Missed opportunities in 2017 should set the stage for 2018 legislative session
One thing we know about this year’s legislative session is that there were several significant and historic investments in a few key areas. Lakeville’s elected representatives Jon Koznick, Roz Peterson, and Dan Hall should be commended for their work in pushing the state in a direction to help our community move forward. A few highlights include:
1. The largest tax relief package in nearly 20 years.
· 72,000 seniors will no longer pay income tax on social security benefits.
· Families making $50,000 will see $1,200 toward child care expenses. Josi and I know first-hand how expensive daycare has become and as costs continue to rise, relief is long overdue.
· 240,000 farmers will see property tax relief — which is good for the farmer and good for anyone who buys Minnesota grown products
2. The most robust investment in transportation in state history
· $316 million in road funding over the next two years. We know in Lakeville how important our roads are for continued development and this will help our city move forward
· Funding for the Orange Line Bus Rapid Transit Line (BRT) was included in the bonding bill. This bus line, with strong support from the City Council, will be a dedicated lane offering expedited bus service on 35W. The initial phase will have a stop in Burnsville and I will continue to advocate for its completion to Lakeville.
3. Key reforms in how education will be delivered to our students
· The K12 bill offered a $1.3b increase in funding to classrooms
· Overhauled the teacher license system to get more teachers in the classroom as a looming shortage is felt especially in greater Minnesota
Now that the budget is set for the next two years, here a few key policy areas the legislature should focus on for 2018. These are not the only things of a pressing matter, but should be at the top of the list.
Met Council Reform
Reforming the Met Council has broad bipartisan support at the legislature, but any changes to its structure this year were stymied in end of session negotiations. As former Senator Dave Thompson used to say, the Met Council was formed to help navigate buses and flushes. The current form has gotten away from that model and a new structure would be helpful to ease the burden on local governments and residents. Thankfully, Lakeville is lucky to have Wendy Wulff as our member on the Council. Wendy is a former Lakeville City Council member and has a deep understanding of our issues. There needs to be more members like Wendy — which is why the process for how council members are appointed should be changed.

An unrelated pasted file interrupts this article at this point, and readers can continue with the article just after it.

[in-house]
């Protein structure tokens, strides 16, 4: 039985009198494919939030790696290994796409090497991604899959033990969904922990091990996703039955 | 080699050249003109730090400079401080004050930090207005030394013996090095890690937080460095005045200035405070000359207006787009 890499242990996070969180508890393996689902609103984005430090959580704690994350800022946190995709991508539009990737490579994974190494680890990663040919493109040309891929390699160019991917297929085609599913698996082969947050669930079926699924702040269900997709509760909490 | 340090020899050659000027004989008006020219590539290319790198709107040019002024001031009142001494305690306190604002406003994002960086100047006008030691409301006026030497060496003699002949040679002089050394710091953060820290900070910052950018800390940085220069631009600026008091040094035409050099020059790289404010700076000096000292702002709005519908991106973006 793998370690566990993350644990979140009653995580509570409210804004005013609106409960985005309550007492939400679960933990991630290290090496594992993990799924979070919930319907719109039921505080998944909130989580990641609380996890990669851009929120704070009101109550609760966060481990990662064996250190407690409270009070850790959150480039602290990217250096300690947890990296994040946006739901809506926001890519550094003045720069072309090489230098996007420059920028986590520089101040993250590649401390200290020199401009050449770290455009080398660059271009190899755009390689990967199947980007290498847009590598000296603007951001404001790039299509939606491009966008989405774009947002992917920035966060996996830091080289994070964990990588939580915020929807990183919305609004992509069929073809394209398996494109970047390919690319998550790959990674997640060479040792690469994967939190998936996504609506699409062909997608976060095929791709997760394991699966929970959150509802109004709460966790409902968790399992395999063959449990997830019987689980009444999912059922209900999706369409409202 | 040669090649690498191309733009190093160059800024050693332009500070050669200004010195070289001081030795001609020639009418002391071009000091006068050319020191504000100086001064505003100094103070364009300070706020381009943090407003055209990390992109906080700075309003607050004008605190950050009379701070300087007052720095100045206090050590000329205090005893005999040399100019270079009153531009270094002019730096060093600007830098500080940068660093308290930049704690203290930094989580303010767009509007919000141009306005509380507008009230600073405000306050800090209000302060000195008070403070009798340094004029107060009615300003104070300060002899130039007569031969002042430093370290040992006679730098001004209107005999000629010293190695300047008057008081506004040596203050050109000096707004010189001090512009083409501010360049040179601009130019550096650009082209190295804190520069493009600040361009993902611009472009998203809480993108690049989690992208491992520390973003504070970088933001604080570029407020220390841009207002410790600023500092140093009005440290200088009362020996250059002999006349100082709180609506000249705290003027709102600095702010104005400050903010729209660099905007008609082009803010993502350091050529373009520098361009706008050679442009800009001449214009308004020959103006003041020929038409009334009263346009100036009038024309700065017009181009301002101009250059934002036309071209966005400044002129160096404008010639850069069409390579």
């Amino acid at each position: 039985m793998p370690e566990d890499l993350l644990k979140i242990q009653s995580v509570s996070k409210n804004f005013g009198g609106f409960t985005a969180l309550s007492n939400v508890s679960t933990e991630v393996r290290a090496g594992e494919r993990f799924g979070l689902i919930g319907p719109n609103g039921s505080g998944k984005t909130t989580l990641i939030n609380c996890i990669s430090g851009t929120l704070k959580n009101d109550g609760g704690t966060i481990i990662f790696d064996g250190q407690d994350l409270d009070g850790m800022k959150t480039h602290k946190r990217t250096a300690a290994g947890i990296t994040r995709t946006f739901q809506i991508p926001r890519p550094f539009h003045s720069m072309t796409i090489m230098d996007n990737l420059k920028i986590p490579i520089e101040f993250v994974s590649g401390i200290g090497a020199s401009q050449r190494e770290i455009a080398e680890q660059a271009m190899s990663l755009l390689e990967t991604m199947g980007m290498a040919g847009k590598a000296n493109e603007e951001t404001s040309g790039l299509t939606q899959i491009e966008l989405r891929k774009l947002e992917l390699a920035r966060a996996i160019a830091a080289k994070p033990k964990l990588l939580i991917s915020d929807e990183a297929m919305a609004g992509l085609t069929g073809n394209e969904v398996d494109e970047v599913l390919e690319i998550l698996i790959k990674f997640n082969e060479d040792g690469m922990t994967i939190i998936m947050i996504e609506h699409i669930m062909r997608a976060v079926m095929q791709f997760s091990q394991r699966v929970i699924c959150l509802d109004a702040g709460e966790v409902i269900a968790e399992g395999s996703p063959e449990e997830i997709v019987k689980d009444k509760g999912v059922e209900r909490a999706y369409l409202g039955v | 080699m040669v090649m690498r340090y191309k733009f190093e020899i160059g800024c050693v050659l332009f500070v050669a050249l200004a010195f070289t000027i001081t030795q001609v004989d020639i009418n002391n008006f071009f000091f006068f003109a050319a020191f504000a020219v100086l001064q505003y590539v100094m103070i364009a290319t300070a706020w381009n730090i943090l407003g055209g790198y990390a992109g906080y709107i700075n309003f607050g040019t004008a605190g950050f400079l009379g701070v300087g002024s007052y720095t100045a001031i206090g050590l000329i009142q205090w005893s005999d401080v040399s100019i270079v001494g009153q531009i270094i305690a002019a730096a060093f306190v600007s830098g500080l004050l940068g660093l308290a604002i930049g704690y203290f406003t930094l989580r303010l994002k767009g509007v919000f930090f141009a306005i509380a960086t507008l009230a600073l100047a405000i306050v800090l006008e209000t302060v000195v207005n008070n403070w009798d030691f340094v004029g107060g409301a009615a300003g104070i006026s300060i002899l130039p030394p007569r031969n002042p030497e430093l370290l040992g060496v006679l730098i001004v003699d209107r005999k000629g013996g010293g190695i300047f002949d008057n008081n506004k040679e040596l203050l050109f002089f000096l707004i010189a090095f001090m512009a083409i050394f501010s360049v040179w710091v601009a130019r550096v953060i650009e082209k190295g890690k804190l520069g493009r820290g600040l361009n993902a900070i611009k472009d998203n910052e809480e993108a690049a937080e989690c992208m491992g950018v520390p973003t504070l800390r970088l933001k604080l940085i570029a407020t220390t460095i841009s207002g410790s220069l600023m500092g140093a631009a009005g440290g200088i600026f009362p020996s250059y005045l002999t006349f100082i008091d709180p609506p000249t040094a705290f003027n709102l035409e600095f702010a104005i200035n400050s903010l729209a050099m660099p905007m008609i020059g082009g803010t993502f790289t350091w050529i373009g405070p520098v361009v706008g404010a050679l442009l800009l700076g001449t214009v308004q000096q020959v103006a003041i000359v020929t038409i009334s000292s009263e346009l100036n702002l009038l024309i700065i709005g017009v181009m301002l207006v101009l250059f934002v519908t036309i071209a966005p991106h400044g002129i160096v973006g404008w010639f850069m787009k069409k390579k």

Solitary Confinement reform
If you haven’t yet read the in-depth look at solitary confinement procedures in our prisons from the Star Tribune, I highly recommend looking at the report from Andy Mannix. State Rep. Nick Zerwas is leading the way to change how inmates are treated and I think his plan should get a second look in 2018.
Moving the state’s primary election day to June is a no-brainer. Again, this provision has broad bipartisan support and would help increase voter turnout from our current August primary. A June primary also helps our candidates build better campaigns by adding a longer runway to get out the vote before the November election.
The Minnesota Sports Facility Authority (MSFA) is wrought with controversy after several reports of staff, members, and political insiders misusing taxpayer resources at U.S Bank Stadium. The Star Tribune, among others, dug deep into the corruption. A bill to restructure the membership as well as other operations of the Authority made its way through the legislature but was stalled. We expect more from government and preferential treatment for insiders is very troubling. This should be a top priority in the next session.
Before joining the Lakeville City Council, I was unaware about how quickly the mental health crisis was growing in our city. Our police department and officers deserve a lot of credit for their ability to deescalate situations that in other cities have led to serious injury. The model adopted by the LPD should be piloted in other cities and be a focus of policymakers in St. Paul.
How many times have you thought, do I really need to stand in line at the DMV to get this permit or license renewed? Right now, the DMV allows you to renew your tabs online, but that’s about it. Other changes or renewals must be done in person. The DMV isn’t alone in much needed reform and how to rethink how government is delivered to taxpayers.
In Lakeville, we are on the verge of launching a technology task force to find out how we can be better for residents with online services. The state ought to undertake a similar approach and streamline its online operations.